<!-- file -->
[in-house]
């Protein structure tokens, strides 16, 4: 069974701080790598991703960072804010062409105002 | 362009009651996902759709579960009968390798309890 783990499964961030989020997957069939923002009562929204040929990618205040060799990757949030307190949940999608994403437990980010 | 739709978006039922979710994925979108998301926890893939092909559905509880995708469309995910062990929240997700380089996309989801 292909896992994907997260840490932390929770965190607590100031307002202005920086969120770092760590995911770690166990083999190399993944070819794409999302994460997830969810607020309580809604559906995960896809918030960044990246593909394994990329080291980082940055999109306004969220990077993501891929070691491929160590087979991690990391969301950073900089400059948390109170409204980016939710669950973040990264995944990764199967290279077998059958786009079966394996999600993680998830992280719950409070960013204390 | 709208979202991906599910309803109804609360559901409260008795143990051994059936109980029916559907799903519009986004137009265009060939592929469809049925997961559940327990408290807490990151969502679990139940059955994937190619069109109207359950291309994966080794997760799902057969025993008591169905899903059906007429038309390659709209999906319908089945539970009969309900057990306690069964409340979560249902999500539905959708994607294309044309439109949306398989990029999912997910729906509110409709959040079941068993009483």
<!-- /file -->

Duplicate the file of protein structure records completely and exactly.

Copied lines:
[in-house]
């Protein structure tokens, strides 16, 4: 069974701080790598991703960072804010062409105002 | 362009009651996902759709579960009968390798309890 783990499964961030989020997957069939923002009562929204040929990618205040060799990757949030307190949940999608994403437990980010 | 739709978006039922979710994925979108998301926890893939092909559905509880995708469309995910062990929240997700380089996309989801 292909896992994907997260840490932390929770965190607590100031307002202005920086969120770092760590995911770690166990083999190399993944070819794409999302994460997830969810607020309580809604559906995960896809918030960044990246593909394994990329080291980082940055999109306004969220990077993501891929070691491929160590087979991690990391969301950073900089400059948390109170409204980016939710669950973040990264995944990764199967290279077998059958786009079966394996999600993680998830992280719950409070960013204390 | 709208979202991906599910309803109804609360559901409260008795143990051994059936109980029916559907799903519009986004137009265009060939592929469809049925997961559940327990408290807490990151969502679990139940059955994937190619069109109207359950291309994966080794997760799902057969025993008591169905899903059906007429038309390659709209999906319908089945539970009969309900057990306690069964409340979560249902999500539905959708994607294309044309439109949306398989990029999912997910729906509110409709959040079941068993009483």